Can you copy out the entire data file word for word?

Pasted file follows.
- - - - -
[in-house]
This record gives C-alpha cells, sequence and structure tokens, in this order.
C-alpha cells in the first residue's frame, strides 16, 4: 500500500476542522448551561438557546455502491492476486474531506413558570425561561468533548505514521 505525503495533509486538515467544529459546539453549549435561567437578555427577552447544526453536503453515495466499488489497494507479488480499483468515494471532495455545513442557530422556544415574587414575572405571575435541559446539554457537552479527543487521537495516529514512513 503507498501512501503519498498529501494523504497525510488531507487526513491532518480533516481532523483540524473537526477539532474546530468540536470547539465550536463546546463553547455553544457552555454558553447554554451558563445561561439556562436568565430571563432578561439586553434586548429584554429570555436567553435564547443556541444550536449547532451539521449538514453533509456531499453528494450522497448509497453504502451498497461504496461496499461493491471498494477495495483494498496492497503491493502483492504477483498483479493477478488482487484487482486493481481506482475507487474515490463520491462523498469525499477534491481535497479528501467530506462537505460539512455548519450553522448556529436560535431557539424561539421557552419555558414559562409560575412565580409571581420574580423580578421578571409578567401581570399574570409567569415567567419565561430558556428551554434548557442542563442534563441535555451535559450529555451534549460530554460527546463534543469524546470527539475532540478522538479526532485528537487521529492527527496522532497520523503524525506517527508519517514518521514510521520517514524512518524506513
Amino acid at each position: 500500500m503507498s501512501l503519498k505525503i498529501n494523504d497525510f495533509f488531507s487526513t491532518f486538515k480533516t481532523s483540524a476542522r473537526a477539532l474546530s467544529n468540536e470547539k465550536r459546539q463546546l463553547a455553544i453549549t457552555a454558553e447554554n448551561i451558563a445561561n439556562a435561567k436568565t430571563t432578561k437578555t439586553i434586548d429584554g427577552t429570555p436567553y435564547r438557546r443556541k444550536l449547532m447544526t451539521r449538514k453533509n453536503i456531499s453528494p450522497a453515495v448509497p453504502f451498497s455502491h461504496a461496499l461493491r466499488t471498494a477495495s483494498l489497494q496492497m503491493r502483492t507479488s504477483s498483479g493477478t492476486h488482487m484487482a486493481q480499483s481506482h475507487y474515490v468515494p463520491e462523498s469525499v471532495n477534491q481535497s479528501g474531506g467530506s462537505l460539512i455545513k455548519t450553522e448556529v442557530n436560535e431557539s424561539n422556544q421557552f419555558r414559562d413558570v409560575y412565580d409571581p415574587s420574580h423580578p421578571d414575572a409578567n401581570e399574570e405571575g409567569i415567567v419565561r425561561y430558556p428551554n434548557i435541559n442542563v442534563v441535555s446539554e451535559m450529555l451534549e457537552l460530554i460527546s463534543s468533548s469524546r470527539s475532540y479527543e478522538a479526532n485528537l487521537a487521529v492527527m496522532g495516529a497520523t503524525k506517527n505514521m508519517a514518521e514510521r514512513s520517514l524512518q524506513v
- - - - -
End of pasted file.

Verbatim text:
[in-house]
This record gives C-alpha cells, sequence and structure tokens, in this order.
C-alpha cells in the first residue's frame, strides 16, 4: 500500500476542522448551561438557546455502491492476486474531506413558570425561561468533548505514521 505525503495533509486538515467544529459546539453549549435561567437578555427577552447544526453536503453515495466499488489497494507479488480499483468515494471532495455545513442557530422556544415574587414575572405571575435541559446539554457537552479527543487521537495516529514512513 503507498501512501503519498498529501494523504497525510488531507487526513491532518480533516481532523483540524473537526477539532474546530468540536470547539465550536463546546463553547455553544457552555454558553447554554451558563445561561439556562436568565430571563432578561439586553434586548429584554429570555436567553435564547443556541444550536449547532451539521449538514453533509456531499453528494450522497448509497453504502451498497461504496461496499461493491471498494477495495483494498496492497503491493502483492504477483498483479493477478488482487484487482486493481481506482475507487474515490463520491462523498469525499477534491481535497479528501467530506462537505460539512455548519450553522448556529436560535431557539424561539421557552419555558414559562409560575412565580409571581420574580423580578421578571409578567401581570399574570409567569415567567419565561430558556428551554434548557442542563442534563441535555451535559450529555451534549460530554460527546463534543469524546470527539475532540478522538479526532485528537487521529492527527496522532497520523503524525506517527508519517514518521514510521520517514524512518524506513
Amino acid at each position: 500500500m503507498s501512501l503519498k505525503i498529501n494523504d497525510f495533509f488531507s487526513t491532518f486538515k480533516t481532523s483540524a476542522r473537526a477539532l474546530s467544529n468540536e470547539k465550536r459546539q463546546l463553547a455553544i453549549t457552555a454558553e447554554n448551561i451558563a445561561n439556562a435561567k436568565t430571563t432578561k437578555t439586553i434586548d429584554g427577552t429570555p436567553y435564547r438557546r443556541k444550536l449547532m447544526t451539521r449538514k453533509n453536503i456531499s453528494p450522497a453515495v448509497p453504502f451498497s455502491h461504496a461496499l461493491r466499488t471498494a477495495s483494498l489497494q496492497m503491493r502483492t507479488s504477483s498483479g493477478t492476486h488482487m484487482a486493481q480499483s481506482h475507487y474515490v468515494p463520491e462523498s469525499v471532495n477534491q481535497s479528501g474531506g467530506s462537505l460539512i455545513k455548519t450553522e448556529v442557530n436560535e431557539s424561539n422556544q421557552f419555558r414559562d413558570v409560575y412565580d409571581p415574587s420574580h423580578p421578571d414575572a409578567n401581570e399574570e405571575g409567569i415567567v419565561r425561561y430558556p428551554n434548557i435541559n442542563v442534563v441535555s446539554e451535559m450529555l451534549e457537552l460530554i460527546s463534543s468533548s469524546r470527539s475532540y479527543e478522538a479526532n485528537l487521537a487521529v492527527m496522532g495516529a497520523t503524525k506517527n505514521m508519517a514518521e514510521r514512513s520517514l524512518q524506513v